San Franciscans once again have the chance to go see a major musical during its pre-Broadway tryout, getting to see a rough draft of a show that will assumably make the transfer to Broadway in the fall or next spring if all goes well. The last production to try out in San Francisco was Beautiful: The Carole King Musical, which was a true smash hit when it made it to Broadway back in 2014, still raking in the cash today, three years later. The same producers as Beautiful have brought in Roman Holiday, a musical based on the 1953 romantic comedy film that launched Audrey Hepburn’s career and is today considered to be one of the most iconic films of the classic Hollywood era that uses Cole Porter standards to comprise its musical score.
Author Lucas Hnath specializes in postmodern morality plays in which four characters spend ninety intermission-free minutes arguing with each other within the context of some kind of metatheatricality, constantly reminding the audience that they are watching a play of some sort. In short: downtown theatre, the kind of play one might expect to be presented at a respected off-Broadway company, get rave reviews, and then close after the set six-week run. So what on earth is A Doll’s House, Part 2, a very postmodern, tongue-in-cheek “sequel” to Ibsen’s masterwork, doing at the Golden, an 800-seat Broadway house, in a glossy production produced by the almighty Scott Rudin? That question is seemingly impossible to answer, but New Yorkers should rejoice either way. A Doll’s House, Part 2 is an exceptionally strong play, and is exactly the antivenin needed by audiences weary of the parade of over-produced Broadway theatre. Continue reading “Review: “A Doll’s House, Part 2” at the Golden Theatre, New York”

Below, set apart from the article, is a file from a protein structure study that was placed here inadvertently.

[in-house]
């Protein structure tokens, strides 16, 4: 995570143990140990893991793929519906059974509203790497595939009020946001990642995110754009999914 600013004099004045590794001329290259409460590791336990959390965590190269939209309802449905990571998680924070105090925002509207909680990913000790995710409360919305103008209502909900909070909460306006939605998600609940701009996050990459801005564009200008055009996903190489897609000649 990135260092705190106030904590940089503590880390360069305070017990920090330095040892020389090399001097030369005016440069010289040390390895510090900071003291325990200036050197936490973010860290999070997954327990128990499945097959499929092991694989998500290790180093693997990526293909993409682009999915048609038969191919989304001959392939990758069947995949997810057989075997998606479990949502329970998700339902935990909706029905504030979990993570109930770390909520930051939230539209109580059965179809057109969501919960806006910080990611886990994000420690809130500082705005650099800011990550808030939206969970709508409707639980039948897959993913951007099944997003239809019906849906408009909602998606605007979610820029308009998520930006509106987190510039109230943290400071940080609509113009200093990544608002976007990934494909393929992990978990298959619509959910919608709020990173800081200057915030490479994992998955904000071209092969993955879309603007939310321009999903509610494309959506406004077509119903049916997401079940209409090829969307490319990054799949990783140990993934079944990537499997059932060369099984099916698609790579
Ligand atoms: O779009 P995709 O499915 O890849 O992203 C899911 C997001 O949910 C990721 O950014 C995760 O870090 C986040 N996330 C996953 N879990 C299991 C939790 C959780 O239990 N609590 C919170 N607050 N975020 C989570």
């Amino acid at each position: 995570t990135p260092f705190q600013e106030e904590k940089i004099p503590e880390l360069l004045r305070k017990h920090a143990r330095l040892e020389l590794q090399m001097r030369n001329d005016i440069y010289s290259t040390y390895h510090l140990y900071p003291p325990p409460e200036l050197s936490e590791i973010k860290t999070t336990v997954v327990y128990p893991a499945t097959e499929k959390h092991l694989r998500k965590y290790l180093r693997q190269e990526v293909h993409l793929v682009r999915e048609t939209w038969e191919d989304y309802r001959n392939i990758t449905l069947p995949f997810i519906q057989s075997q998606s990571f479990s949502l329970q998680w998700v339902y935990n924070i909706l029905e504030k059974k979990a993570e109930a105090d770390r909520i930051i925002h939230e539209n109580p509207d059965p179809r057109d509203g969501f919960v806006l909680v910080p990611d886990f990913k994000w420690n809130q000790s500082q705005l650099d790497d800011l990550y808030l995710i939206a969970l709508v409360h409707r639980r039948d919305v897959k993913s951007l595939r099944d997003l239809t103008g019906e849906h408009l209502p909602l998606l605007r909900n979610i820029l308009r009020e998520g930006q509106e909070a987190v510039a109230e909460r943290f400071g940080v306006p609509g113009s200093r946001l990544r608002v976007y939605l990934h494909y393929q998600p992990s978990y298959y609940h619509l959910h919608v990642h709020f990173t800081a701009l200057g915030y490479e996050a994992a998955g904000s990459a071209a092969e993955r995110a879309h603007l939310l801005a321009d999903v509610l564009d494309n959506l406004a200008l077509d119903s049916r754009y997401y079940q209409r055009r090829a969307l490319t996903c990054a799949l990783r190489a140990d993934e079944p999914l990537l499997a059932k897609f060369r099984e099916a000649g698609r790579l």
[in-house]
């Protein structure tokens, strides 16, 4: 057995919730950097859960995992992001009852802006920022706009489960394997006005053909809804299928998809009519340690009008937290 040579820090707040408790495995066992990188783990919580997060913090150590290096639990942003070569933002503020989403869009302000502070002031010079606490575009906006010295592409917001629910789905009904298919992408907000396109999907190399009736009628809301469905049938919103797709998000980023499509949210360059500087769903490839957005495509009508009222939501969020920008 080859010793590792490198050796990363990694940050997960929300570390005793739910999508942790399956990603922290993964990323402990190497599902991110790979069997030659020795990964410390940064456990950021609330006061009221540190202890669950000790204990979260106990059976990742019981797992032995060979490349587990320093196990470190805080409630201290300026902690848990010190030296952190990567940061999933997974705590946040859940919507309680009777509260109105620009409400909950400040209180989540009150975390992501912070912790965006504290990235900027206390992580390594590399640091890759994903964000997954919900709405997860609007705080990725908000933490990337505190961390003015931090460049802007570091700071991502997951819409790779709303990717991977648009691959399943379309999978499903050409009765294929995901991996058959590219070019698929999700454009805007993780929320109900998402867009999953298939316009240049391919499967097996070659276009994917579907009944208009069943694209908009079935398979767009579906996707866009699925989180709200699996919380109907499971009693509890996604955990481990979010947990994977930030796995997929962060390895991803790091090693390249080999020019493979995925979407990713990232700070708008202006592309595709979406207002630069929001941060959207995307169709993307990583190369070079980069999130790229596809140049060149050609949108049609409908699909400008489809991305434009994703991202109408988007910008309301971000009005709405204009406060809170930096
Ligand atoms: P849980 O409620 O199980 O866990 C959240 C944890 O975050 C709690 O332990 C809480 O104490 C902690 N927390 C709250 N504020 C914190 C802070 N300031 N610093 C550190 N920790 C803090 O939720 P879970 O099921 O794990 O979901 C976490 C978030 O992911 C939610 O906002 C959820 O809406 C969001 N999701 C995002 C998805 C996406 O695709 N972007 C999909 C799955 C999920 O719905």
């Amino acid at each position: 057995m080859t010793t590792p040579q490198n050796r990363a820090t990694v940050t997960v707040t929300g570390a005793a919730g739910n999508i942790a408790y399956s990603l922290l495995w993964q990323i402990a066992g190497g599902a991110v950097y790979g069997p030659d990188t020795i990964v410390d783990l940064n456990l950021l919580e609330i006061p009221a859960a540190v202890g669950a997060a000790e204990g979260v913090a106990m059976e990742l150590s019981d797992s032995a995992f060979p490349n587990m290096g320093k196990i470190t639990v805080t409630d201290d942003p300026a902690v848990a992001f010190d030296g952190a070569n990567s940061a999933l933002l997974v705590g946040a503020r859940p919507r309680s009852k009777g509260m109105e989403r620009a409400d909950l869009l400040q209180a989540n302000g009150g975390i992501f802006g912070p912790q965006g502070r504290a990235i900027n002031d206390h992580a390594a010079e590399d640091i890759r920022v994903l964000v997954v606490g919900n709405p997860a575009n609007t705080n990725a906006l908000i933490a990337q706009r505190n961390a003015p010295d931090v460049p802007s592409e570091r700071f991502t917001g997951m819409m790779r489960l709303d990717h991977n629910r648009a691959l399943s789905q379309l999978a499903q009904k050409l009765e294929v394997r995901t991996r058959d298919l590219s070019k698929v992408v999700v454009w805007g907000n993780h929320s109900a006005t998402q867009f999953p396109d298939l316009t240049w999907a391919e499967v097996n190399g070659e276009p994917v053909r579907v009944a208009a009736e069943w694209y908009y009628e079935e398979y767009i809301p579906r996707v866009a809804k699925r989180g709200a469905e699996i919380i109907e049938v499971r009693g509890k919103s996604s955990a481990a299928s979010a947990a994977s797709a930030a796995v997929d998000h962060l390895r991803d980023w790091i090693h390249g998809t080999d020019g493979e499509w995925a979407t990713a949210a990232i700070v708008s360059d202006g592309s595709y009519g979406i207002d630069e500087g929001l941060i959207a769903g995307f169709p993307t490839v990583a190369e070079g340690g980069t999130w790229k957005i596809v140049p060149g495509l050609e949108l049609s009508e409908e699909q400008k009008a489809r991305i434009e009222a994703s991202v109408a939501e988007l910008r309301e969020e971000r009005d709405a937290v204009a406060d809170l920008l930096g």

There are a select few musicals that, despite bombing during their original New York productions, have been produced with surprising regularity by regional theaters across the country, often with revised books. Some have been kind-of fixed, like Merrily We Roll Along or Candide, both of which can make for wonderful entertainment, if not great musicals in and of themselves. Others, such as Anyone Can Whistle or Mack & Mabel, simply don’t work, regardless of who tinkers with what. The reason why such shows continue to be produced despite flaws is that they fulfill two specific criteria. First, they need a wonderful score, the kind that makes the show on record seem like a surefire hit. Secondly, they need a subject matter that sounds interesting enough on paper to make theatre companies think that they will be the first to “crack” the material where others have failed. Such is the case with TheatreWorks, Silicon Valley’s production of Rags, which ultimately does not come together to create a satisfying evening of theatre, but offers enough of interest to reveal why companies still keep giving Rags a shot.